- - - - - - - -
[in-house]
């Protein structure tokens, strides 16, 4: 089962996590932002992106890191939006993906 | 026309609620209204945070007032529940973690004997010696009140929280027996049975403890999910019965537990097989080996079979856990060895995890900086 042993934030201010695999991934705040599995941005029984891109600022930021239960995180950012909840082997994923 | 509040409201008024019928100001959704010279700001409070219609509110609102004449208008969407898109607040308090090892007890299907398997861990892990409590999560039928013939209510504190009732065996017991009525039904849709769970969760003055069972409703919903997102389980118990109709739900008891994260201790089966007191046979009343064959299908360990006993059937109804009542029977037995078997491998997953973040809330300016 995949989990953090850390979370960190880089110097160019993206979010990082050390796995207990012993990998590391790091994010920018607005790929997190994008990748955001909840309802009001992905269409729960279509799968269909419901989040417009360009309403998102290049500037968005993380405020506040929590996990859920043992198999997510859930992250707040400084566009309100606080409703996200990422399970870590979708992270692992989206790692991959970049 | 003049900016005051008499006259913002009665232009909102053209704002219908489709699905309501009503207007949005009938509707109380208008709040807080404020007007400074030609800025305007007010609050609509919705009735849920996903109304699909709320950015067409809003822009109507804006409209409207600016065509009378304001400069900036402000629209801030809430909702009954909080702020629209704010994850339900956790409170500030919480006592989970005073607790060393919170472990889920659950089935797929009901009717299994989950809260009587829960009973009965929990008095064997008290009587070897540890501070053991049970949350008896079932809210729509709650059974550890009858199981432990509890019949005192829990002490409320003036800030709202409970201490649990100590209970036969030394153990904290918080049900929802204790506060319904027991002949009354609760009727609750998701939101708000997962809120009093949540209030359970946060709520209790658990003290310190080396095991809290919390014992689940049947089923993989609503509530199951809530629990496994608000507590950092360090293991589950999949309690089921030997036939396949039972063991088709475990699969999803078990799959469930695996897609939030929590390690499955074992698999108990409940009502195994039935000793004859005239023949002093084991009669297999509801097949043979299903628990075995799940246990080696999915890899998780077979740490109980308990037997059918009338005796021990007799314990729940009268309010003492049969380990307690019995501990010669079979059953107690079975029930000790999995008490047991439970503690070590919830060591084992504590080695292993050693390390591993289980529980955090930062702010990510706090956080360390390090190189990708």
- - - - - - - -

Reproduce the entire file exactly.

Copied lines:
[in-house]
């Protein structure tokens, strides 16, 4: 089962996590932002992106890191939006993906 | 026309609620209204945070007032529940973690004997010696009140929280027996049975403890999910019965537990097989080996079979856990060895995890900086 042993934030201010695999991934705040599995941005029984891109600022930021239960995180950012909840082997994923 | 509040409201008024019928100001959704010279700001409070219609509110609102004449208008969407898109607040308090090892007890299907398997861990892990409590999560039928013939209510504190009732065996017991009525039904849709769970969760003055069972409703919903997102389980118990109709739900008891994260201790089966007191046979009343064959299908360990006993059937109804009542029977037995078997491998997953973040809330300016 995949989990953090850390979370960190880089110097160019993206979010990082050390796995207990012993990998590391790091994010920018607005790929997190994008990748955001909840309802009001992905269409729960279509799968269909419901989040417009360009309403998102290049500037968005993380405020506040929590996990859920043992198999997510859930992250707040400084566009309100606080409703996200990422399970870590979708992270692992989206790692991959970049 | 003049900016005051008499006259913002009665232009909102053209704002219908489709699905309501009503207007949005009938509707109380208008709040807080404020007007400074030609800025305007007010609050609509919705009735849920996903109304699909709320950015067409809003822009109507804006409209409207600016065509009378304001400069900036402000629209801030809430909702009954909080702020629209704010994850339900956790409170500030919480006592989970005073607790060393919170472990889920659950089935797929009901009717299994989950809260009587829960009973009965929990008095064997008290009587070897540890501070053991049970949350008896079932809210729509709650059974550890009858199981432990509890019949005192829990002490409320003036800030709202409970201490649990100590209970036969030394153990904290918080049900929802204790506060319904027991002949009354609760009727609750998701939101708000997962809120009093949540209030359970946060709520209790658990003290310190080396095991809290919390014992689940049947089923993989609503509530199951809530629990496994608000507590950092360090293991589950999949309690089921030997036939396949039972063991088709475990699969999803078990799959469930695996897609939030929590390690499955074992698999108990409940009502195994039935000793004859005239023949002093084991009669297999509801097949043979299903628990075995799940246990080696999915890899998780077979740490109980308990037997059918009338005796021990007799314990729940009268309010003492049969380990307690019995501990010669079979059953107690079975029930000790999995008490047991439970503690070590919830060591084992504590080695292993050693390390591993289980529980955090930062702010990510706090956080360390390090190189990708």